It’s the first time Downtown Guelph will have an indoor retail space where customers can walk in and have fresh produce harvested right in front of them.
After winning the Business Centre Guelph-Wellington's Win This Space business pitch competition, biotechnicians Nykole Crevits, 29, and Karl Fellbaum, 34, who founded Noki Farms, are set to move into a new space in Downtown Guelph this fall.
“We’re still kind of in shock,” said Crevits. “It still hasn’t fully set in.”
It was a whirlwind of emotion over the past month and a half the program was running.
The couple won a space downtown with discounted rent for the first year along with $20,000 at BCGW’s first ever Win This Space competition in partnership with Downtown Guelph Business Association and Invest in Guelph.
Noki Farms is one of three businesses that competed in a virtual business pitch event on April 13. The event was the culmination of nearly three months of business development, training and coaching for all participants.
“We know the hard work starts now,” said Fellbaum, adding that the couple is currently in talks with landlords of retail spaces in the downtown core to determine which space they will settle into.
He said the idea of Noki Farms came to them when the two found themselves at home with extra time on their hands during the pandemic.
“We have busy minds and we always have to keep our hands busy with something so we thought ‘Hey we don't have our yard space to garden, so let's just grow mushrooms inside,’” said Crevits.
In the early days of the pandemic, the two made multiple trips to home improvement stores and picked up scraps and with trial and error, successfully created a vertical farm from scratch that included panels and lighting.
“It’s like a Rube Goldberg machine and it ends up with mushrooms,” laughed Crevits.
The two entered the competition because they felt they had the experience to compete, believed their product would work and were excited about the training.
“We were willing to do the work, it was just a matter of being taught what the work is,” said Crevits.
Noki Farms will be growing and selling mushrooms, micro-greens, leafy greens and herbs in the store using vertical farming technology. With no travel costs or time, Fellbaum stresses the freshness and virtually non-existent carbon footprint of the product.
“At normal grocers when you buy food, that food travels an average distance of 2,400 km which is an incredible distance so by cutting the middlemen what we’re able to achieve a near net zero carbon footprint,” said Fellbaum.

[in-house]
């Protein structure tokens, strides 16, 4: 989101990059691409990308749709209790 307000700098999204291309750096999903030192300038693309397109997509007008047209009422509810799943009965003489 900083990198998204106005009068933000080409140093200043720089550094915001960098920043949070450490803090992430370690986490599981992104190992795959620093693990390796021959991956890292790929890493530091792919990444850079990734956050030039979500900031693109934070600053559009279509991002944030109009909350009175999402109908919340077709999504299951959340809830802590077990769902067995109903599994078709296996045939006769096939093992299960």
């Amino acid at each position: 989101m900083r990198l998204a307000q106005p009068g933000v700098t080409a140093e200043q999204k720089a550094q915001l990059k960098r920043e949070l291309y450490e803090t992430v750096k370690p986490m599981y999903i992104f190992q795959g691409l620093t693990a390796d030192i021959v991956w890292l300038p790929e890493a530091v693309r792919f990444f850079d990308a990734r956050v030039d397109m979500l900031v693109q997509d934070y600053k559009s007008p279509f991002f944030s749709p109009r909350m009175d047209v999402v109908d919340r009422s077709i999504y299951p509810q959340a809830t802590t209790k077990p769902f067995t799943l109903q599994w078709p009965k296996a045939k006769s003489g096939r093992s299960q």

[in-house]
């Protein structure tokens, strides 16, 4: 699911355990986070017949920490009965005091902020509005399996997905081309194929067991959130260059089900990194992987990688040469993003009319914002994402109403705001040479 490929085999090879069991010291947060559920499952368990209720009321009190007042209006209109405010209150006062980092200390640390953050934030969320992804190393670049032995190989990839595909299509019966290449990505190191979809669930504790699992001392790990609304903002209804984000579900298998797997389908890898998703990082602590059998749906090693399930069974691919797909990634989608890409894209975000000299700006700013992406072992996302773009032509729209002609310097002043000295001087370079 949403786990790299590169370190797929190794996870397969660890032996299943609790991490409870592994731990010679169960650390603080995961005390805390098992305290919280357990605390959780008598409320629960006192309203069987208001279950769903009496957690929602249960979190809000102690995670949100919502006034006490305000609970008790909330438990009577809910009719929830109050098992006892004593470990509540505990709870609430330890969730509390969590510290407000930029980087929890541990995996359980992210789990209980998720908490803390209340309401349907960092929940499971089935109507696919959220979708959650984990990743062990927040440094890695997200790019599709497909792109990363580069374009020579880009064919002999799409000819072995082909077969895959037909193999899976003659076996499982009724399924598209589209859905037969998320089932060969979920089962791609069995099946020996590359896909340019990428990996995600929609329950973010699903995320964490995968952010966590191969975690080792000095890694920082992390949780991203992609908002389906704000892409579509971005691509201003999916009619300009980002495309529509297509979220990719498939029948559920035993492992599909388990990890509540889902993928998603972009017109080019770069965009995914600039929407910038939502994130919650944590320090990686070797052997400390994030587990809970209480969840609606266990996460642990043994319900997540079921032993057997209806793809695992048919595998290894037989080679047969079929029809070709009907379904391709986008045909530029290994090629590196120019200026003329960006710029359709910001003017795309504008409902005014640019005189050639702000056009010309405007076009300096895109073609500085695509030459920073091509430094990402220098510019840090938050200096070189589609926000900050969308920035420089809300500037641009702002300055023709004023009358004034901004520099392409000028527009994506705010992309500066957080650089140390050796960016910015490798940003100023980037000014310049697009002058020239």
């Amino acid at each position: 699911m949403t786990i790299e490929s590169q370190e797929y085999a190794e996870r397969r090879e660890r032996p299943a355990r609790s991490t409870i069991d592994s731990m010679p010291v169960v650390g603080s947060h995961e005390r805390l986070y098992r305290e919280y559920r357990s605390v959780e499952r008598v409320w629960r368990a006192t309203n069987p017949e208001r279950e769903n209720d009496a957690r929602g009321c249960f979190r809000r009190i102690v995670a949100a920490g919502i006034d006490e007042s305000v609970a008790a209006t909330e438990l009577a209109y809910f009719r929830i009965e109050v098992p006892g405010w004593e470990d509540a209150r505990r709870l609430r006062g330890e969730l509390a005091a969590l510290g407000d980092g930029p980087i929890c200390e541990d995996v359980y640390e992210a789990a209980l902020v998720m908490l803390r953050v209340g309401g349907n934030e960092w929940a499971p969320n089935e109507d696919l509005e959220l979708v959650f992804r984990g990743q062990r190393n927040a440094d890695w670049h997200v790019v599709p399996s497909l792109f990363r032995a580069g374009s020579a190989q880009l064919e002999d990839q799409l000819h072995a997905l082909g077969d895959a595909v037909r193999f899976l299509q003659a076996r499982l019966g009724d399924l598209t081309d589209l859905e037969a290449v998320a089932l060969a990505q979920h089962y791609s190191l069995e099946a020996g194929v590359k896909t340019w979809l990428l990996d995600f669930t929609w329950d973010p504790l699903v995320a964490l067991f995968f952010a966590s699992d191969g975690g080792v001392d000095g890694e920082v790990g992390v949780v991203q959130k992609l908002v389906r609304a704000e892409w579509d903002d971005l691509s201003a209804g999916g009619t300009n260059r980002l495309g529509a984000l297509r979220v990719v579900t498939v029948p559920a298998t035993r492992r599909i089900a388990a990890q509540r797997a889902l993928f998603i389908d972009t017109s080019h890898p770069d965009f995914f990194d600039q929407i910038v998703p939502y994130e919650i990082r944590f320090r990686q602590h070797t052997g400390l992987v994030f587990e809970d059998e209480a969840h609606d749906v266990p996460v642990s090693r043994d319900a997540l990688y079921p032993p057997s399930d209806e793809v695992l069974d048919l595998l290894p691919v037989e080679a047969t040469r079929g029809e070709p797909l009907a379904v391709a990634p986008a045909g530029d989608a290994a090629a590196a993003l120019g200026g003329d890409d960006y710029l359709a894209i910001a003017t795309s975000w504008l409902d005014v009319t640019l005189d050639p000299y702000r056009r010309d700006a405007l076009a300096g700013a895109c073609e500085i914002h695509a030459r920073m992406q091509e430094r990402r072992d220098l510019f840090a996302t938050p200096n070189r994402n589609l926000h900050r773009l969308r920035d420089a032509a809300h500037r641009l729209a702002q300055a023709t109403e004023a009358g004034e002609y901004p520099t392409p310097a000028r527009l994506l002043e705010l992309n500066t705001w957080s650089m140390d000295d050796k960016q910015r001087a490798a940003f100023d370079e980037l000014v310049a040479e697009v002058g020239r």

“You walk in, it's a deli style serving system where you can see all the products growing in front of you and we serve it by weight.”
Crevits said that when a customer enters the store, the produce is still growing.“You can be like I want 100g of that and a handful of this and we’ll harvest it right in front of you so it's the freshest it can possibly be,” she said.
The duo said it plans on introducing the community to new and niche products such as Lion's mane mushrooms, edible flowers, oyster mushrooms — which aren’t sold in grocery stores because of their short shelf life and delicacy once they’re harvested — which are are fresh, intact, have a more distinct taste than button mushrooms and high nutritional value.
“We’re going to be using our biotechnology degrees and our university experience to really maximize the cleanliness of our store and the sanitary aspects of the store,” said Fellbaum adding that the store will have the vertical farms, controlled humidity chamber and racks for micro-greens ready to be harvested at any given time.
With their downtown location. The duo is excited to offer unique products to sustainable living, even complementing the offerings of the Guelph Farmers’ Market.
Fellbaum said the two got tremendous support from the community from the owner of Fungal Jungle, a local mushroom producer shop, providing mentorship or how to cultivate their own mushrooms to the Guelph Tool Library providing essential tools they wouldn’t otherwise have access to.
“We didn’t grow up in Guelph but I’d like to think we kind of grew into who we are living here,” said Crevits who grew up in a small town near Port Stanley and met Fellbaum in Conestoga college who grew up in Sudbury.
“I came here 10 years ago for university but I've been in Guelph pretty much ever since. I was in Kitchener for a few years, that’s where Karl and I met.”
Kristel Manes, executive director of BCGW said a business like this has never been seen in Downtown Guelph.
“It sort of speaks to a grocery level and it's certainly going to be engaging and interesting when people walk by to see this beautiful wall. And it's all done by science,” said Manes.
“I think certainly the idea of vertical farming in a retail location is pretty cool.”